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Date: Fri Oct 12 21:42:19 2007
Subject: 08.09.28 IMA Mathematical and Algorithmic Challenges in Electronic Structure Theory, Minneapolis, MN
IMA Mathematical and Algorithmic Challenges in Electronic Structure Theory
University of Minnessota, Minneapolis, MN
September 29-October 3, 2008

Eric Cances CERMICS, Ecole Nationale des Ponts et Chausses
Anna I. Krylov  Chemistry, University of Southern California
Juan C. Meza  Lawrence Berkeley National Laboratory
John P. Perdew  Physics, Tulane University


Electronic structure calculations are the very core of quantum chemistry and
play an increasingly important role in nano-technologies, molecular biology
and materials science.

This workshop will focus on two topics:

    * the mathematical challenges in developing accurate, efficient, and
robust algorithms for electronic structure calculations of large systems;

    * the latest methodological developments and the remaining open problems
in Density Functional Theory.

Algorithms for electronic structure calculations:

Density functional theory (DFT) is the most widely used ab initio method in
material simulations. DFT can be used to calculate the electronic structure,
the charge density, the total energy and the atomic forces of a material
system, and with the advance of new algorithms and supercomputers, DFT can
now be used to study thousand-atom systems. But there are many problems that
either require much larger systems (more than 100,000 atoms), or many total
energy calculation steps (molecular dynamics or atomic relaxations). Some
possible applications include the study of nanostructures and the design of
novel materials.

Unfortunately, conventional DFT algorithms scale as O(N3), where N is the
size of the system (e.g., the number of atoms) putting many problems beyond
the reach of even planned petascale computers. Therefore understanding the
electronic structures of larger systems will require new mathematical
advancements and algorithms. Some areas that will be addressed in this
workshop include linear-scaling methods that reduce the order of complexity
for DFT algorithms, large-scale nonlinear eigenvalue problems, and
optimization techniques for solving the Schrdinger equation. In addition,
we will discuss the implementation and parallelization of these methods for
large supercomputer systems.

Contrarily to DFT, wavefunction theory provides us with a series of
increasingly refined systematic approximations to the exact solution of the
electronic Schrdinger equation. Wave function based electronic structure
methods, which are implemented in a variety of packaged programs, can now be
routinely employed to predict structures, spectra, properties and reactivity
of molecules, sometimes with accuracy rivaling that of the experiment.
However, due to the steep computational scaling, mathematical and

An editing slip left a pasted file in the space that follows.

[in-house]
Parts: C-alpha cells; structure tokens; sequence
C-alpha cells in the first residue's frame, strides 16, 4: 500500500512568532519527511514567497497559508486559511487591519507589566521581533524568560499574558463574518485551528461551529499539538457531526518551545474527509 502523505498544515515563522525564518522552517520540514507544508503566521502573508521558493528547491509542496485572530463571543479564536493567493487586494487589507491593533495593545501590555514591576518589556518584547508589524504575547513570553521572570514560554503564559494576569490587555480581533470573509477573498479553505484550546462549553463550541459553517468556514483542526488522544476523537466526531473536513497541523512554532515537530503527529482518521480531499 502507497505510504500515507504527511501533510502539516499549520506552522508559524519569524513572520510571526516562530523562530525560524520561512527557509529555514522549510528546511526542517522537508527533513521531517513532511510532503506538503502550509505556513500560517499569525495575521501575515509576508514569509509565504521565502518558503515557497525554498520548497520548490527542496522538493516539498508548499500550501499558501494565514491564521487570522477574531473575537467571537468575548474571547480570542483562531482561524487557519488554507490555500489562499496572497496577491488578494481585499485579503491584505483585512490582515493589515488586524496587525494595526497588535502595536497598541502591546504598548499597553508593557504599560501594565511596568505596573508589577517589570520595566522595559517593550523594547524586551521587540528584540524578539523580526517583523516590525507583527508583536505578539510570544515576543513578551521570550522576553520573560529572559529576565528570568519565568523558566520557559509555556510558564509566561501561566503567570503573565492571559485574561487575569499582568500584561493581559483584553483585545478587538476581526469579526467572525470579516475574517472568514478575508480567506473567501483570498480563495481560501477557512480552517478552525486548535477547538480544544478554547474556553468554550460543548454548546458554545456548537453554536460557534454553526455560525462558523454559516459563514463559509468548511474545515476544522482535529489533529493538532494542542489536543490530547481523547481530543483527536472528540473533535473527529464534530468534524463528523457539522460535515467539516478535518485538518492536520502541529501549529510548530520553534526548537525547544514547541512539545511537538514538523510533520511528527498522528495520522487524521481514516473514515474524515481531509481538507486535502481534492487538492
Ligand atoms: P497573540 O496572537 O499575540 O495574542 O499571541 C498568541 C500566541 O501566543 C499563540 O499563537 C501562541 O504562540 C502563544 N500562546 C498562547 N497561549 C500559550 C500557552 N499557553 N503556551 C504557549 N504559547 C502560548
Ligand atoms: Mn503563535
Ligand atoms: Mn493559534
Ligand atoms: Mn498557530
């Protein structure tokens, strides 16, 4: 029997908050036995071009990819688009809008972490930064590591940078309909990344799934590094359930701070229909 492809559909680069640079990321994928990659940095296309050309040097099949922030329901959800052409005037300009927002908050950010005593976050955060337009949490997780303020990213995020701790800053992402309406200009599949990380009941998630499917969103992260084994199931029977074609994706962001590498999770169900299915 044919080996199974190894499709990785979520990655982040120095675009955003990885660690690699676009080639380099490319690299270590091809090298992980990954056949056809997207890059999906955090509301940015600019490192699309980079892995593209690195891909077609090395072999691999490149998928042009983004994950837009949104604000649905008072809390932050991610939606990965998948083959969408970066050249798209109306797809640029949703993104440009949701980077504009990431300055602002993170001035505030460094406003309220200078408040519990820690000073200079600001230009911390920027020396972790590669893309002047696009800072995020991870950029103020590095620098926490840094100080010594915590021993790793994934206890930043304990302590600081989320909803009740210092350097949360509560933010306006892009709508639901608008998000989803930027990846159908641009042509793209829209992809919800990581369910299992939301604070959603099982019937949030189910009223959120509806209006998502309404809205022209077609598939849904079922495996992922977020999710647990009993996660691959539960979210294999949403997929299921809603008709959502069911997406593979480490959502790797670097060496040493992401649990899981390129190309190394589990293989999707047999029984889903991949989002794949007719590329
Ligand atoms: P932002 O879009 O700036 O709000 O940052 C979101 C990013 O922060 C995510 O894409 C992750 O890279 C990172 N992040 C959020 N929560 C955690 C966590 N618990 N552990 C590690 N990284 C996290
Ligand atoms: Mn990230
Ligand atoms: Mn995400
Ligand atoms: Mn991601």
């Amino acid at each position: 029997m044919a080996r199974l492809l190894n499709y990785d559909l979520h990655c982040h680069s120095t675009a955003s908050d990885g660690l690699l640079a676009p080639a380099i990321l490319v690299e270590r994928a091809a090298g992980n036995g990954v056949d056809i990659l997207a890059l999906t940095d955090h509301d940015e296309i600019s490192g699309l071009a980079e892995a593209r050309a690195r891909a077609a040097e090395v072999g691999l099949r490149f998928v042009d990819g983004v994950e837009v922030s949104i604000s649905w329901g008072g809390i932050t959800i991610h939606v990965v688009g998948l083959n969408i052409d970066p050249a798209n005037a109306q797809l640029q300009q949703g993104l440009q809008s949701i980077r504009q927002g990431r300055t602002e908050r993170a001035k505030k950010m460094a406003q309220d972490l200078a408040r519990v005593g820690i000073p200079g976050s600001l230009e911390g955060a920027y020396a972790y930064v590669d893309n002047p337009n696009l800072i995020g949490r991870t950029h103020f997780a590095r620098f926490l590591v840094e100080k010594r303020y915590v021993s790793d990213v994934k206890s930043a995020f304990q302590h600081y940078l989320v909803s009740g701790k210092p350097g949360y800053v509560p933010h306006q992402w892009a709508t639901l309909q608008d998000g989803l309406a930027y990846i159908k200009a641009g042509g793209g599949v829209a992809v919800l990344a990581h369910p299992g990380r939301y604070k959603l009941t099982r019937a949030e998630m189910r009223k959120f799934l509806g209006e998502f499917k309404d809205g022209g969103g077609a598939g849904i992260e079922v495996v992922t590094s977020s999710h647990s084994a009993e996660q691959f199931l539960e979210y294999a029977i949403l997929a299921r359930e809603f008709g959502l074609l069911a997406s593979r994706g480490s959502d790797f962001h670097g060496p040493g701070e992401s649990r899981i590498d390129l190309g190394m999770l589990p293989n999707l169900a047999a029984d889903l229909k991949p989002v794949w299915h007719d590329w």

algorithmic complexity, the following challenges remain:

    * properties calculation for correlated wave functions;
    * extending
efficient and predictive methods and algorithms for open-shell and
electronically excited species;
    * reducing the computational cost and scaling.

The workshop will discuss the mathematical and algorithmic aspects of the
above in the context of coupled-cluster (including equation-of-motion) and
multi-reference methods.

The density functional theory (DFT) of Hohenberg, Kohn and Sham is a way to
find the ground-state density n(r) and energy E of a many-electron system
(atom, molecule, condensed material) by solving a constrained minimization
problem whose first order optimality conditions (the Kohn-Sham equations)
can be written as a nonlinear eigenvalue problem. It resembles the
Hartree-Fock theory, but is formally exact because it includes the effects
of electron correlation as well as exchange in the density functional for
the exchange-correlation energy Exc[n] and in its functional derivative, the
exchange-correlation potential vxc([n],r). Time-dependent properties and
excited states are also accessible through a time-dependent version of DFT.
Density functional theory is much more computationally efficient than
correlated-wavefunction theory, especially for large systems, but has the
disadvantage that in practice Exc[n] and vxc([n],r) must be approximated
(usually through a nonsytematic "educated guess"), leading in many cases to
moderate but useful accuracy. Used almost exclusively in condensed matter
physics since the 1970's, DFT became popular in quantum chemistry in the
1990's due to the development of more accurate approximations.

Besides the algorithmic challenges discussed above, the principal challenges
facing DFT are (a) better understanding of the exact theory itself and
derivation of further exact properties of Exc[n] and vxc([n],r), and (b)
improved approximations that satisfy known exact constraints and sometimes
are also fitted to known data.
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